Cover image for
The last midnight : essays on apocalyptic narratives in millennial media / edited by Leisa A. Clark, Amanda Firestone and Mary F. Pharr.
Jefferson, North Carolina : McFarland & Company, Inc., Publishers, [2016]
xiii, 263 pages ; 23 cm.
Critical explorations in science fiction and fantasy ; 53.
"This collection of new essays explores apocalyptic themes and narratives in a variety of post-millennial media, including film, television, video games, webisodes and smartphone apps"--
Includes bibliographical references and index.
Other Authors:
Clark, Leisa A., 1968- editor.

Firestone, Amanda, 1982- editor.

Pharr, Mary, editor.
1476663238 paperback ; alkaline paper

9781476663234 paperback ; alkaline paper


Material Type
Call Number
Book P96.A66L349

On Order



´╗┐ Do you find yourself contemplating the imminent end of the world? Do you wonder how society might reorganize itself to cope with global cataclysm? (Have you begun hoarding canned goods and ammunition...') Visions of an apocalypse began to dominate mass media well before the year 2000. Yet narratives since then present decidedly different spins on cultural anxieties about terrorism, disease, environmental collapse, worldwide conflict and millennial technologies. Many of these concerns have been made metaphorical: zombie hordes embody fear of out-of-control appetites and encroaching disorder. Other fears, like the prospect of human technology's turning on its creators, seem more reality based. This collection of new essays explores apocalyptic themes in a variety of post-millennial media, including film, television, video games, webisodes and smartphone apps.

Author Notes

Leisa A. Clark has published on women's issues in the classroom and on Xena: Warrior Princess. She lives in St. Petersburg, Florida.
Amanda Firestone is an assistant professor at the University of Tampa in the Department of Communication, teaching media studies and digital identity.
Mary F. Pharr is a professor emeritus of English at Florida Southern College. She lives in Lakeland, Florida.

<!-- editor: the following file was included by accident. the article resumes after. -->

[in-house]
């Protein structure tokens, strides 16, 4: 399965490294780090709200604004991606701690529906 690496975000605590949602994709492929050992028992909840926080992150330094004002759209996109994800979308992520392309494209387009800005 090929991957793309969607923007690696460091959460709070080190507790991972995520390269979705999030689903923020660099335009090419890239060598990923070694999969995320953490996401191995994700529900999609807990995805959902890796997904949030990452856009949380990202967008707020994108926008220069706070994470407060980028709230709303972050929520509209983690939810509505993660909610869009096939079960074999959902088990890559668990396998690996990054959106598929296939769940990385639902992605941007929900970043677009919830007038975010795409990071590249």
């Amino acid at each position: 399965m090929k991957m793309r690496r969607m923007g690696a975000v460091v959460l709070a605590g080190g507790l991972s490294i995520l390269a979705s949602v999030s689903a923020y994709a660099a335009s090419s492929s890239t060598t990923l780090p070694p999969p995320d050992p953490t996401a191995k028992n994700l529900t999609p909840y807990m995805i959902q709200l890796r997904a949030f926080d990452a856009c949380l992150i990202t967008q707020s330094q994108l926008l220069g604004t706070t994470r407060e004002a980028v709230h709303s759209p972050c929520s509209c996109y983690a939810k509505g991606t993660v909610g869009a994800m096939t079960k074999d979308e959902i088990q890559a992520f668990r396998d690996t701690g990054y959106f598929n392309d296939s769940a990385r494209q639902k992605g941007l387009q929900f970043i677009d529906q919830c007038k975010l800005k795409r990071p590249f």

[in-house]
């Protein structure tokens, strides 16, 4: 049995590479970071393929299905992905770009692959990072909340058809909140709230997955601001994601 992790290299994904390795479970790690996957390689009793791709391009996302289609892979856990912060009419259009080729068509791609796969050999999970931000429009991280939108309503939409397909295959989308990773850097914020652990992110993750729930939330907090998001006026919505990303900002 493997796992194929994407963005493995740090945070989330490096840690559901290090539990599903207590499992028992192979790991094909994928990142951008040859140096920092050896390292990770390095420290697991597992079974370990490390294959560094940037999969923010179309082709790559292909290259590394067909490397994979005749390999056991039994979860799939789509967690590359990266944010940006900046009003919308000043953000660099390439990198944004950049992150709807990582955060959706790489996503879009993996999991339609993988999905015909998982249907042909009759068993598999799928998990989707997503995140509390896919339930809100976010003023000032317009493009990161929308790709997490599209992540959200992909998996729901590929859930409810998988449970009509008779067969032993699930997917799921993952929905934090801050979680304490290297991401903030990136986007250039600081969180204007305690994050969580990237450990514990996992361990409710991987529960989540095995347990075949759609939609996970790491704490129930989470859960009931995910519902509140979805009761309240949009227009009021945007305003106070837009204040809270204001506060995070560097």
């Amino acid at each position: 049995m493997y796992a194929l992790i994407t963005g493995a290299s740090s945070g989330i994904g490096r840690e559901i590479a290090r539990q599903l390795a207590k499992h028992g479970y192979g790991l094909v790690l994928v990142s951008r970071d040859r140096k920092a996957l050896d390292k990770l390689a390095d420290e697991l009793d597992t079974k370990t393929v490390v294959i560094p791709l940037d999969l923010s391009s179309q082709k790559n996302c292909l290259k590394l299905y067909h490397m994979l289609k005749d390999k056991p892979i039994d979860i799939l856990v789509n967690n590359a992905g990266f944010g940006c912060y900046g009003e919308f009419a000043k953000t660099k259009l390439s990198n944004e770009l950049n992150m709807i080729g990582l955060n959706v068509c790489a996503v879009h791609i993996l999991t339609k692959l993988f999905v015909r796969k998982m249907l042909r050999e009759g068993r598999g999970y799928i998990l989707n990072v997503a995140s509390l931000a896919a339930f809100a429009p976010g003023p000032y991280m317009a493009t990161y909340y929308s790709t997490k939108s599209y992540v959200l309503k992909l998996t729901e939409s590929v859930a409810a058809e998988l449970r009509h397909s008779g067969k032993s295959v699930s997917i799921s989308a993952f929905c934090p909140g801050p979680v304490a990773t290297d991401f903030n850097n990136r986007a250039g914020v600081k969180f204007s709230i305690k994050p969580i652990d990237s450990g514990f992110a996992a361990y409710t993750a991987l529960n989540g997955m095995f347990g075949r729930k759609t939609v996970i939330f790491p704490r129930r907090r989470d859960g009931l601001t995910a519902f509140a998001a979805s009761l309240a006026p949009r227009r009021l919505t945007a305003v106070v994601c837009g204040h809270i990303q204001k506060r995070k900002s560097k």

Table of Contents

Amanda FirestoneMary F. Pharr and Leisa A. Clark and Amanda FirestoneAndrew McAlisterAngela TengaTiffany A. ChristianStephen JoyceMark McCarthyDahlia SchweitzerTim BryantBill ClementeLennart SobbronMax DespainRyan LizardiFrances AuldCeren Mert and Amanda FirestoneSharon Diane KingPatrick L. SmithMary F. PharrLeisa A. ClarkEddie BrennanBjarke LiboriussenAmanda FirestoneLeisa A. Clark and Mary F. Pharr and Amanda Firestone
Acknowledgmentsp. xii
Prefacep. 1
Introductionp. 4
Prelude-We Don't Want to Miss a Thing: Millennial Technologies of Participation and Intimacyp. 25
I Culture, Values and Anxiety
The South Will Rise Again: Contagion, War and Reconstruction in The Walking Dead, Seasons One Through Fivep. 37
The Recuperation of Wounded Hegemonic Masculinity on Doomsday Preppersp. 48
The Last Non-Judgment: Postmodern Apocalypse in Battlestar Galacticap. 60
The Emergence of the Lost Apocalypse from 28 Days Later to Snowpiercerp. 69
II Globalization, Corporate Power and Class Struggles
Going Viral in a World Gone Global: How Contagion Reinvents the Outbreak Narrativep. 79
The Second Coming of Left Behind and the Deglobalization of Christian Apocalypsep. 90
Corporate Abuse and Social Inequality in RoboCop and Fidop. 101
We Go Forward: An Inquiry into The Hunger Games and Other Class-Based Dystopias in Millennial Cinemap. 112
III Memory and Identity
Determined About Determinism: Genetic Manipulation, Memory and Identity in Shaping the Postapocalyptic Self in Dark Angel and Divergentp. 123
The Apocalyptic Mental Time Travel Film: Erasing Disaster in Edge of Tomorrow and X-Men: Days of Future Pastp. 134
In the Flesh: The Politics of Apocalyptic Memoryp. 144
In Search of a New Paradise and the Construction of Hell in The 100p. 154
IV Simulation, Psychology and Inevitability
The Apocalypse Will Not Take Place: Megamonster Films (Cloverfield, Pacific Rim, Godzilla) in the Postmodern Agep. 165
Psychological Significance Within Postapocalyptic Film: Two Unique Approaches to Adaptationp. 174
"To Err Is Human": The Human Species and the Inevitable Apocalypse in The World's Endp. 185
V Being Human in a Techno-Universe
More Man Than Machine: The Construction of Body and Identity in Battlestar Galactica and Terminator: The Sarah Connor Chroniclesp. 195
Techno-Apocalypse: Technology Religion and Ideology in Bryan Singer's H+p. 206
Technoscience as Alien Invasion in XCOM: Enemy Withinp. 216
Running for My Life: Convergence Culture, Transmedia Storytelling and Community Building in the Smartphone Application Zombies, Run!p. 226
Appendix: Apocalyptic Criticism, Films, Television Series and Video Gamesp. 237
About the Contributorsp. 247
Indexp. 251